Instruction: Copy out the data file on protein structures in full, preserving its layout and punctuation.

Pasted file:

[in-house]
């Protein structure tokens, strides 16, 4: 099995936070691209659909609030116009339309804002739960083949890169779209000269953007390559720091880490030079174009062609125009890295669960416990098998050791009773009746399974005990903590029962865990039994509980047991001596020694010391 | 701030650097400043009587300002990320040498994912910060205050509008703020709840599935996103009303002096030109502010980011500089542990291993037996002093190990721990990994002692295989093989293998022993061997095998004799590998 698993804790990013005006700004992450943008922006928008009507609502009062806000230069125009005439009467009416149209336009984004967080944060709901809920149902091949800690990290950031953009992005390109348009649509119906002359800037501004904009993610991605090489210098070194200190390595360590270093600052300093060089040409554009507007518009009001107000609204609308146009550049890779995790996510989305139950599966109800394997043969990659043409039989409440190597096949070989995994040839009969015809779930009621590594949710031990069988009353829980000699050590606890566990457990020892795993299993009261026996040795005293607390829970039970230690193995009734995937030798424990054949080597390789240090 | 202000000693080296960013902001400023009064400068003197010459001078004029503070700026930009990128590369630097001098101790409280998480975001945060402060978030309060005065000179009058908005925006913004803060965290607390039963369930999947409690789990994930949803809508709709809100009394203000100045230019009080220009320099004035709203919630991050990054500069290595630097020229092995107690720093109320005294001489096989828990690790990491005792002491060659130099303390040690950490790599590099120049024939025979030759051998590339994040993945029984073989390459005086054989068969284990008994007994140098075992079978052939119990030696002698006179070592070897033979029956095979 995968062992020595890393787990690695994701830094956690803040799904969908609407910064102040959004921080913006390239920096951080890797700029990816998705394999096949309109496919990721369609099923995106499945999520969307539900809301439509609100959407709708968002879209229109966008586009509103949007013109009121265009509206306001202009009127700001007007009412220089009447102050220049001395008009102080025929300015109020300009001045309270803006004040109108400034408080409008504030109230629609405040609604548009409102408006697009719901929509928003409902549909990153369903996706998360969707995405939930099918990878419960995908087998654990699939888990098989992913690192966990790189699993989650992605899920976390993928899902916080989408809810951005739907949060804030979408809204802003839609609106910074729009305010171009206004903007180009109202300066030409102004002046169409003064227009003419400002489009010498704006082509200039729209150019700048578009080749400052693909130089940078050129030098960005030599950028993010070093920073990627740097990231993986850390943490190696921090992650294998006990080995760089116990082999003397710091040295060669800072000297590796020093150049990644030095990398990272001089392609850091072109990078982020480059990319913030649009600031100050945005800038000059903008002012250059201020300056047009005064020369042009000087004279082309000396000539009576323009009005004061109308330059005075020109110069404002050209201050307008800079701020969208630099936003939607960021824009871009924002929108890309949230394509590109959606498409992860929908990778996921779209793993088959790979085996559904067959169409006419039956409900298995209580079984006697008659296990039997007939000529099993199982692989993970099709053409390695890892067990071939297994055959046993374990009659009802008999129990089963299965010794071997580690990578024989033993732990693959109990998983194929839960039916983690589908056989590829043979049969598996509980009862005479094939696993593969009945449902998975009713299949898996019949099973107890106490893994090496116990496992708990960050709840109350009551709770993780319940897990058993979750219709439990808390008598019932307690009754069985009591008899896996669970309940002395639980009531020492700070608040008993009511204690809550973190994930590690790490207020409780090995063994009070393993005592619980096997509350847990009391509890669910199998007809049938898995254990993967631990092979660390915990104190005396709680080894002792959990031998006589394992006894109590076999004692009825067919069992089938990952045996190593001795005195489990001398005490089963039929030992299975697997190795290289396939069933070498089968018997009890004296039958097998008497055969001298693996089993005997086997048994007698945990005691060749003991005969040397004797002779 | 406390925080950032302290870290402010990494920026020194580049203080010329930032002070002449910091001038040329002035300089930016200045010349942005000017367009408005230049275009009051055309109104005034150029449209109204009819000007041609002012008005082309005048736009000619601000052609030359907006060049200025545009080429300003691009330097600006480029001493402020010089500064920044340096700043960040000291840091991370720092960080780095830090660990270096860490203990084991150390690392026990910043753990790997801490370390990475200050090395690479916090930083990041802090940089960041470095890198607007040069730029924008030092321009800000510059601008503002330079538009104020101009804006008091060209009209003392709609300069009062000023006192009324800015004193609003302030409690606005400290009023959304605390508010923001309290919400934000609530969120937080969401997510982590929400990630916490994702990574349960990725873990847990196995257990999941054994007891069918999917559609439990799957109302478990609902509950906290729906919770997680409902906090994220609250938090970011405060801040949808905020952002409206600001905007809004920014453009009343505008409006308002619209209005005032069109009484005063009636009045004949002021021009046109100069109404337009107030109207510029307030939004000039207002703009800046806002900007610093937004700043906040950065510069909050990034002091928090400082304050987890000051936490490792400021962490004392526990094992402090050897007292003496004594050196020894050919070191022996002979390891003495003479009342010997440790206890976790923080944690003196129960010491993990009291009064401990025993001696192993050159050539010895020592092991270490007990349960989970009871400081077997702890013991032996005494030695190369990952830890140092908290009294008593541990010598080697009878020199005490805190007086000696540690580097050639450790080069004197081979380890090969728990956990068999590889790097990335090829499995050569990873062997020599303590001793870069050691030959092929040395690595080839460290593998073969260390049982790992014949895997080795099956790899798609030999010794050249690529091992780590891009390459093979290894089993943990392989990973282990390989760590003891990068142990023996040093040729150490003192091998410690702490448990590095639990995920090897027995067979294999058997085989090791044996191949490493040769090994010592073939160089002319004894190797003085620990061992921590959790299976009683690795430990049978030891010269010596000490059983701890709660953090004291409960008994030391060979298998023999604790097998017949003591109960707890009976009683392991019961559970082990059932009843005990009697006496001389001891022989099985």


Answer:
[in-house]
């Protein structure tokens, strides 16, 4: 099995936070691209659909609030116009339309804002739960083949890169779209000269953007390559720091880490030079174009062609125009890295669960416990098998050791009773009746399974005990903590029962865990039994509980047991001596020694010391 | 701030650097400043009587300002990320040498994912910060205050509008703020709840599935996103009303002096030109502010980011500089542990291993037996002093190990721990990994002692295989093989293998022993061997095998004799590998 698993804790990013005006700004992450943008922006928008009507609502009062806000230069125009005439009467009416149209336009984004967080944060709901809920149902091949800690990290950031953009992005390109348009649509119906002359800037501004904009993610991605090489210098070194200190390595360590270093600052300093060089040409554009507007518009009001107000609204609308146009550049890779995790996510989305139950599966109800394997043969990659043409039989409440190597096949070989995994040839009969015809779930009621590594949710031990069988009353829980000699050590606890566990457990020892795993299993009261026996040795005293607390829970039970230690193995009734995937030798424990054949080597390789240090 | 202000000693080296960013902001400023009064400068003197010459001078004029503070700026930009990128590369630097001098101790409280998480975001945060402060978030309060005065000179009058908005925006913004803060965290607390039963369930999947409690789990994930949803809508709709809100009394203000100045230019009080220009320099004035709203919630991050990054500069290595630097020229092995107690720093109320005294001489096989828990690790990491005792002491060659130099303390040690950490790599590099120049024939025979030759051998590339994040993945029984073989390459005086054989068969284990008994007994140098075992079978052939119990030696002698006179070592070897033979029956095979 995968062992020595890393787990690695994701830094956690803040799904969908609407910064102040959004921080913006390239920096951080890797700029990816998705394999096949309109496919990721369609099923995106499945999520969307539900809301439509609100959407709708968002879209229109966008586009509103949007013109009121265009509206306001202009009127700001007007009412220089009447102050220049001395008009102080025929300015109020300009001045309270803006004040109108400034408080409008504030109230629609405040609604548009409102408006697009719901929509928003409902549909990153369903996706998360969707995405939930099918990878419960995908087998654990699939888990098989992913690192966990790189699993989650992605899920976390993928899902916080989408809810951005739907949060804030979408809204802003839609609106910074729009305010171009206004903007180009109202300066030409102004002046169409003064227009003419400002489009010498704006082509200039729209150019700048578009080749400052693909130089940078050129030098960005030599950028993010070093920073990627740097990231993986850390943490190696921090992650294998006990080995760089116990082999003397710091040295060669800072000297590796020093150049990644030095990398990272001089392609850091072109990078982020480059990319913030649009600031100050945005800038000059903008002012250059201020300056047009005064020369042009000087004279082309000396000539009576323009009005004061109308330059005075020109110069404002050209201050307008800079701020969208630099936003939607960021824009871009924002929108890309949230394509590109959606498409992860929908990778996921779209793993088959790979085996559904067959169409006419039956409900298995209580079984006697008659296990039997007939000529099993199982692989993970099709053409390695890892067990071939297994055959046993374990009659009802008999129990089963299965010794071997580690990578024989033993732990693959109990998983194929839960039916983690589908056989590829043979049969598996509980009862005479094939696993593969009945449902998975009713299949898996019949099973107890106490893994090496116990496992708990960050709840109350009551709770993780319940897990058993979750219709439990808390008598019932307690009754069985009591008899896996669970309940002395639980009531020492700070608040008993009511204690809550973190994930590690790490207020409780090995063994009070393993005592619980096997509350847990009391509890669910199998007809049938898995254990993967631990092979660390915990104190005396709680080894002792959990031998006589394992006894109590076999004692009825067919069992089938990952045996190593001795005195489990001398005490089963039929030992299975697997190795290289396939069933070498089968018997009890004296039958097998008497055969001298693996089993005997086997048994007698945990005691060749003991005969040397004797002779 | 406390925080950032302290870290402010990494920026020194580049203080010329930032002070002449910091001038040329002035300089930016200045010349942005000017367009408005230049275009009051055309109104005034150029449209109204009819000007041609002012008005082309005048736009000619601000052609030359907006060049200025545009080429300003691009330097600006480029001493402020010089500064920044340096700043960040000291840091991370720092960080780095830090660990270096860490203990084991150390690392026990910043753990790997801490370390990475200050090395690479916090930083990041802090940089960041470095890198607007040069730029924008030092321009800000510059601008503002330079538009104020101009804006008091060209009209003392709609300069009062000023006192009324800015004193609003302030409690606005400290009023959304605390508010923001309290919400934000609530969120937080969401997510982590929400990630916490994702990574349960990725873990847990196995257990999941054994007891069918999917559609439990799957109302478990609902509950906290729906919770997680409902906090994220609250938090970011405060801040949808905020952002409206600001905007809004920014453009009343505008409006308002619209209005005032069109009484005063009636009045004949002021021009046109100069109404337009107030109207510029307030939004000039207002703009800046806002900007610093937004700043906040950065510069909050990034002091928090400082304050987890000051936490490792400021962490004392526990094992402090050897007292003496004594050196020894050919070191022996002979390891003495003479009342010997440790206890976790923080944690003196129960010491993990009291009064401990025993001696192993050159050539010895020592092991270490007990349960989970009871400081077997702890013991032996005494030695190369990952830890140092908290009294008593541990010598080697009878020199005490805190007086000696540690580097050639450790080069004197081979380890090969728990956990068999590889790097990335090829499995050569990873062997020599303590001793870069050691030959092929040395690595080839460290593998073969260390049982790992014949895997080795099956790899798609030999010794050249690529091992780590891009390459093979290894089993943990392989990973282990390989760590003891990068142990023996040093040729150490003192091998410690702490448990590095639990995920090897027995067979294999058997085989090791044996191949490493040769090994010592073939160089002319004894190797003085620990061992921590959790299976009683690795430990049978030891010269010596000490059983701890709660953090004291409960008994030391060979298998023999604790097998017949003591109960707890009976009683392991019961559970082990059932009843005990009697006496001389001891022989099985």